Switzerland and the U.S. are close to announcing an agreement to end their long dispute over how to punish banks that helped Americans evade taxes, Swiss banking and government officials said Wednesday.
“There is a deal,” said Anne Césard, a spokeswoman in Bern for the Swiss Federal Finance Department, although the precise terms are to remain secret until a joint statement is issued by the two governments.
“I’d say it would be a matter of days,” she added.
A person briefed on the matter said that the U.S. and Swiss sides had been trading working papers for many months and that a final settlement would likely require individual banks to pay a fine to the U.S. equivalent to 20 percent to 50 percent of the value of their undeclared U.S. accounts.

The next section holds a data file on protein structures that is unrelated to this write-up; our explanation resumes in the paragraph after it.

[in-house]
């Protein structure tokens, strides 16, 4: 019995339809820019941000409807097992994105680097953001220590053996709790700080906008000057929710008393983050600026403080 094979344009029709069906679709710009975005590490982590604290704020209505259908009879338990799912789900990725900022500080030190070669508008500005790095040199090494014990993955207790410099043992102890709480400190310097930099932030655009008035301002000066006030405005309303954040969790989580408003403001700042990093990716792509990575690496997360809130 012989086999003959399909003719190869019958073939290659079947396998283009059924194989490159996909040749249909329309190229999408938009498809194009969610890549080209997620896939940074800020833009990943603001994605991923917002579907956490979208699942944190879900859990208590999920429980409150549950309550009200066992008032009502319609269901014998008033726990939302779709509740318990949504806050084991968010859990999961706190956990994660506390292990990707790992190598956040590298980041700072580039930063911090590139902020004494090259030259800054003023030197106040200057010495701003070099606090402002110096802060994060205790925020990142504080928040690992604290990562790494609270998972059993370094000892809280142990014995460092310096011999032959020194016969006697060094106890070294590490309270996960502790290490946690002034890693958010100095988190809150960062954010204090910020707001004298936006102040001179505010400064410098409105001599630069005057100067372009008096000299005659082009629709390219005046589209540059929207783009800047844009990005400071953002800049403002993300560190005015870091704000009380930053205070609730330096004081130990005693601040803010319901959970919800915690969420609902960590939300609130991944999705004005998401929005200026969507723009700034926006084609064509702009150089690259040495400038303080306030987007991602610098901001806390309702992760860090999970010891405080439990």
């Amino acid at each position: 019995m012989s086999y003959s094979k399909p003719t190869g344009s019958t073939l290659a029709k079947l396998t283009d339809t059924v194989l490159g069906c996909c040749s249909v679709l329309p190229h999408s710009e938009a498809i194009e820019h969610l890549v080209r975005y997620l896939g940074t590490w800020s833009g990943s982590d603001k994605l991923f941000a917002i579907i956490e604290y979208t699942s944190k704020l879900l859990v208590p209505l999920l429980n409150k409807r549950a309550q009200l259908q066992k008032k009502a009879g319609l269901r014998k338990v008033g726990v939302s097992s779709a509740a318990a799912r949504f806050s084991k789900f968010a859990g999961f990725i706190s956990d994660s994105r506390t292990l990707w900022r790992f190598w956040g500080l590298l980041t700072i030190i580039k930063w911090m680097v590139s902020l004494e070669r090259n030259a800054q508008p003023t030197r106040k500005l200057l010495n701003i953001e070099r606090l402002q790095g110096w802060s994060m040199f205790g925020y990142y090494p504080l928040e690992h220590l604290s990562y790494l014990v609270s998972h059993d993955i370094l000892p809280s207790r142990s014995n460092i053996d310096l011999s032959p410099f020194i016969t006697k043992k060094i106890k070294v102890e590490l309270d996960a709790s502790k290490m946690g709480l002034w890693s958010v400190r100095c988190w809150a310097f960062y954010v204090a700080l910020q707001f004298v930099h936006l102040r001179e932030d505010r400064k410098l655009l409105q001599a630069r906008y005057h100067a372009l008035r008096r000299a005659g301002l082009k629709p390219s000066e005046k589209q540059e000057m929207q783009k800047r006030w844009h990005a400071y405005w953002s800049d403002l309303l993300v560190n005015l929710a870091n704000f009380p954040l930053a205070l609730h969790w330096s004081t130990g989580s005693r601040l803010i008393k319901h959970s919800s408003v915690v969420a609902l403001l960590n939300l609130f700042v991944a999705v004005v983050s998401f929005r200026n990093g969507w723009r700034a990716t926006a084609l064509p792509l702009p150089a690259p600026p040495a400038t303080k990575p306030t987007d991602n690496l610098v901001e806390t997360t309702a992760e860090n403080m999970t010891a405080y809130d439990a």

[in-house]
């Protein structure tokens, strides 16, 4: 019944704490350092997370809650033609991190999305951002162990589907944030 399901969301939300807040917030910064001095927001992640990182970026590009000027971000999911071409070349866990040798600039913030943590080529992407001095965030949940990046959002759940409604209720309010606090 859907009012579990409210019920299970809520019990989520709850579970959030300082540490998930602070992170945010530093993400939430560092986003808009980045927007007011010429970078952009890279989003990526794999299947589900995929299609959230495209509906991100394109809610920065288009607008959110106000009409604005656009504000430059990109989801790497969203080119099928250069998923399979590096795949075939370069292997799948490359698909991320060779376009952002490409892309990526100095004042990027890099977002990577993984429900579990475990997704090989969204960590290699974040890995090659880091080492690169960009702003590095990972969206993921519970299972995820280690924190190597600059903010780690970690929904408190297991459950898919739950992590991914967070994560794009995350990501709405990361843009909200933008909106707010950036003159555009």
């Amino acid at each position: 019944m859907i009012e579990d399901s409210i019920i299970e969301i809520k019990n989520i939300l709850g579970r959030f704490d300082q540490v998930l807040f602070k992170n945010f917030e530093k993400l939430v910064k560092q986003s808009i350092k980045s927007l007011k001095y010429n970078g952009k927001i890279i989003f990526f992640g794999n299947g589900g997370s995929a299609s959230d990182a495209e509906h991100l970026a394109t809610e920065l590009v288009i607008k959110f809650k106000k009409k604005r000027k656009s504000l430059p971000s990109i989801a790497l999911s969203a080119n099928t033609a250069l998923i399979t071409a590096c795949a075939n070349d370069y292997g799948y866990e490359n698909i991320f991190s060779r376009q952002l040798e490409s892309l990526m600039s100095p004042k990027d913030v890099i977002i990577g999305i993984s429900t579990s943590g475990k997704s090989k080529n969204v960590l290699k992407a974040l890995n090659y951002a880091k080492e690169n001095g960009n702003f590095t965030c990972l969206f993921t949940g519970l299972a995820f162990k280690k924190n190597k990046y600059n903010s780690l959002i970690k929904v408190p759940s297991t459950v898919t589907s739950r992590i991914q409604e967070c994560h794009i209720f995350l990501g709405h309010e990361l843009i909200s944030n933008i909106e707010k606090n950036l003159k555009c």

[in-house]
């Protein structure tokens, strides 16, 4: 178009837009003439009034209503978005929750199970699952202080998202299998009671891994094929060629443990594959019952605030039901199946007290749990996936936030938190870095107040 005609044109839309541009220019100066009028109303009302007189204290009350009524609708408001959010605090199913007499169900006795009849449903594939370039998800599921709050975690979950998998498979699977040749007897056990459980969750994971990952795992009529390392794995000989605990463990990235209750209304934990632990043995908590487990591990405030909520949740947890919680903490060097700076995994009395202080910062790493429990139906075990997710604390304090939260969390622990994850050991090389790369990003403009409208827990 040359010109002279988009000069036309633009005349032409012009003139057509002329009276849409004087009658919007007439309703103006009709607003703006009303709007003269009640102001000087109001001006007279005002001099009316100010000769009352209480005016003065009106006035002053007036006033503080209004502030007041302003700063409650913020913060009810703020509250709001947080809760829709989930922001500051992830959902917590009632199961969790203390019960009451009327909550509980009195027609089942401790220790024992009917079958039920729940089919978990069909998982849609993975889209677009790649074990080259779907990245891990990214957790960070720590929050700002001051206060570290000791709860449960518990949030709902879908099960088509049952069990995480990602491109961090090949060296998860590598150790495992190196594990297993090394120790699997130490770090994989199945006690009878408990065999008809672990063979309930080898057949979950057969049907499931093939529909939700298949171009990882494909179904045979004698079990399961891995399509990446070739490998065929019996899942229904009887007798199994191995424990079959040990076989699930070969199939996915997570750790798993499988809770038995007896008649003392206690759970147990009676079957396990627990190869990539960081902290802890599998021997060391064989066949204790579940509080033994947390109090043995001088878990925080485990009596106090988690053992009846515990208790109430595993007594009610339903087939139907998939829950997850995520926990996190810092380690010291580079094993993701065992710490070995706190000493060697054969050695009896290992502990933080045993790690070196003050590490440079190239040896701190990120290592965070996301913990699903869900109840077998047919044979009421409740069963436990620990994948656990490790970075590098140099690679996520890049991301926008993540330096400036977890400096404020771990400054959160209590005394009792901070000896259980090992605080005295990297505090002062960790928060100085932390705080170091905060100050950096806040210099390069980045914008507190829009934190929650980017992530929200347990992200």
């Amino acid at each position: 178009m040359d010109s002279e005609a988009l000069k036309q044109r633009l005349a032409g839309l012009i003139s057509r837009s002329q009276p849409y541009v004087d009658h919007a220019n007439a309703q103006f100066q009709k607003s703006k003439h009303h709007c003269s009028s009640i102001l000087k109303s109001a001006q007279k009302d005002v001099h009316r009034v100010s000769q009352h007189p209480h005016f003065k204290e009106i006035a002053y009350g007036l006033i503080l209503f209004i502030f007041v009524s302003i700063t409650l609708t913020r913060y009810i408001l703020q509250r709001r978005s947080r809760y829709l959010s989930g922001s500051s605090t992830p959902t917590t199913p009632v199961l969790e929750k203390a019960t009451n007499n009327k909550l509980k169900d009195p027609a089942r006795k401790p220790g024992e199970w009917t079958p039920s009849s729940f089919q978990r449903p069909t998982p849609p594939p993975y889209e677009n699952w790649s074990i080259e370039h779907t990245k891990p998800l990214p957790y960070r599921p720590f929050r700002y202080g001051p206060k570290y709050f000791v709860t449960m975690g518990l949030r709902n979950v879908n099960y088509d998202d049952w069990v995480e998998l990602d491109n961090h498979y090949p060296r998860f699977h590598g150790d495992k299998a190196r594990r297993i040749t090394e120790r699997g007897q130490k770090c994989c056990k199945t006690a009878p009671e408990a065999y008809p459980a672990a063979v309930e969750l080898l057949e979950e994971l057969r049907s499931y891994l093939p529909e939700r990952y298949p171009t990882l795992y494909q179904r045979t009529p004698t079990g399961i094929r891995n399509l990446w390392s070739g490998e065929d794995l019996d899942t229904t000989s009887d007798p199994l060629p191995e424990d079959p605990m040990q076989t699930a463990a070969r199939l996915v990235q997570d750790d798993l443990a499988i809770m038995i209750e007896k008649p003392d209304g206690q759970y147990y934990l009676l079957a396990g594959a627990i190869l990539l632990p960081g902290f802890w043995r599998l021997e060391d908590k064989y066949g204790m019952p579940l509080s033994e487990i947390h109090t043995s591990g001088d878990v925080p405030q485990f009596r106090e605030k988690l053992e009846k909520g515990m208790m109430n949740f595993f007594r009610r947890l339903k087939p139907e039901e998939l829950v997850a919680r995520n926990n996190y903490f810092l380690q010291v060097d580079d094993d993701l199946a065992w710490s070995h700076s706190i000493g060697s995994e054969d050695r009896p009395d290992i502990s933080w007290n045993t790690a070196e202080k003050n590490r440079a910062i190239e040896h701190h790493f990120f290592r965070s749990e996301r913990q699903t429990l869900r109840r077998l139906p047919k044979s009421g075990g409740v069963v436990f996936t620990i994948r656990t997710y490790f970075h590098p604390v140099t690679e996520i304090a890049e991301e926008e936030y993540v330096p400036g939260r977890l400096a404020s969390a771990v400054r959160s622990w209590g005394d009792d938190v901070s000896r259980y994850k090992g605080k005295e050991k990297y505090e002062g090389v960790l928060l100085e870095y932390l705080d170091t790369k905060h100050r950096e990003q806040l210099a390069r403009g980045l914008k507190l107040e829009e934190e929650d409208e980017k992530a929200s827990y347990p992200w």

One Swiss bank, Zurich Cantonal Bank, said Wednesday that the impending settlement covered only those Swiss banks not currently under formal investigation by the U.S. authorities.
The dozen or so Swiss banks, including Zurich Cantonal, that are already under investigation are cooperating directly with the Justice Department, Igor Moser, a bank spokesman, said in a statement by email. He added that his bank welcomed the agreement, “because it is a precondition for Zurich Cantonal Bank to enter into negotiations” for a deferred prosecution agreement with the U.S. The U.S. authorities have said that banks under criminal scrutiny must negotiate their own resolutions independent of any global settlement for the Swiss banking industry.
Switzerland has been locked in thorny negotiations with Washington since 2009, when UBS, the largest Swiss bank, agreed to pay a $780 million fine and to hand over information on 4,450 accounts to resolve accusations that it helped wealthy U.S. clients avoid taxes.